Don’t Cut Clare’s Lifeline

On Wednesday, July 6th, the O’Brien family from Waycross, Georgia joined The Arc and other families that would be affected by Medicaid cuts in a meeting with key staff at the White House. The purpose of the meeting was for the White House to hear how Medicaid cuts would affect each family’s circumstances as President Obama continues to engage in deficit reduction talks.

Deirdre O’Brien has two children, including her 13-year-old daughter, Clare, who has significant intellectual disabilities. Clare also suffers from abdominal migraines, which are similar to traditional migraines but the pain is in the stomach and causes her to vomit continuously for days. Two years ago, Clare’s migraines became very severe, occurring nearly every two weeks. Her hemoglobin dropped severely, she missed a significant amount of school and her parents missed work to take care of her. During this period, the O’Brien family saw no alternative but for Deirdre to quit her job and stay at home in case her daughter became ill. The state of Georgia recognized Clare’s needs and she was granted a small Medicaid home and community based waiver, which allowed Deirdre to hire staff to help care for her daughter.

“Without Medicaid, our family’s life would revolve around illness, not health and happiness. Clare gets the care she needs from her family and from the staff paid for by Medicaid funds, and I can continue to work. Medicaid is a lifeline for us, and the White House needs to hear our story and the stories of the thousands of families like ours in Georgia,” said Deirdre O’Brien.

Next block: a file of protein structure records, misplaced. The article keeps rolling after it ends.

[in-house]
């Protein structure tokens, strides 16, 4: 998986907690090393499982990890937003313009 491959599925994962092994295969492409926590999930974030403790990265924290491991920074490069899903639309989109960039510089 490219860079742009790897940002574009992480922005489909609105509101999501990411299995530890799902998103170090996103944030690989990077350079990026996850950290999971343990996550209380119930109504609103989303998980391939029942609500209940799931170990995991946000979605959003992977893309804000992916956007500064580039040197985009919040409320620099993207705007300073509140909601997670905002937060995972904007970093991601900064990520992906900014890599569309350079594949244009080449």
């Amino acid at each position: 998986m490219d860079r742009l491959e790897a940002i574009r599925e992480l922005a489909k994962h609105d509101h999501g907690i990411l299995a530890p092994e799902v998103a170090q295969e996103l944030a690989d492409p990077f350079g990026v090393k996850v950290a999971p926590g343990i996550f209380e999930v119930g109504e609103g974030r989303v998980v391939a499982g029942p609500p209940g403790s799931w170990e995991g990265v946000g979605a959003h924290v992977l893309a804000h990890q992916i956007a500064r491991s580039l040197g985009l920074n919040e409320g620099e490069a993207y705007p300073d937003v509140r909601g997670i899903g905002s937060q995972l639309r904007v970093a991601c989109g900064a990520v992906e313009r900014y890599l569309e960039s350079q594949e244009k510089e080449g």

Take Action

Find out more on the potential cuts to Medicaid and The Arc’s Don’t Cut Our Lifeline campain. Take action and tell your elected officials “Don’t Cut Our Lifeline!”

About the Video

This video was produced and edited for The Arc by INFOCUS NEWS, a supported employment program for individuals with intellectual and developmental disabilities. The primary goal of “INFOCUS NEWS” is to provide employment for individuals with intellectual and developmental disabilities who have been trained in various aspects of video news production; from writing news scripts, to anchoring/reporting stories, camera operation, video editing, lighting, sound engineering, and studio management.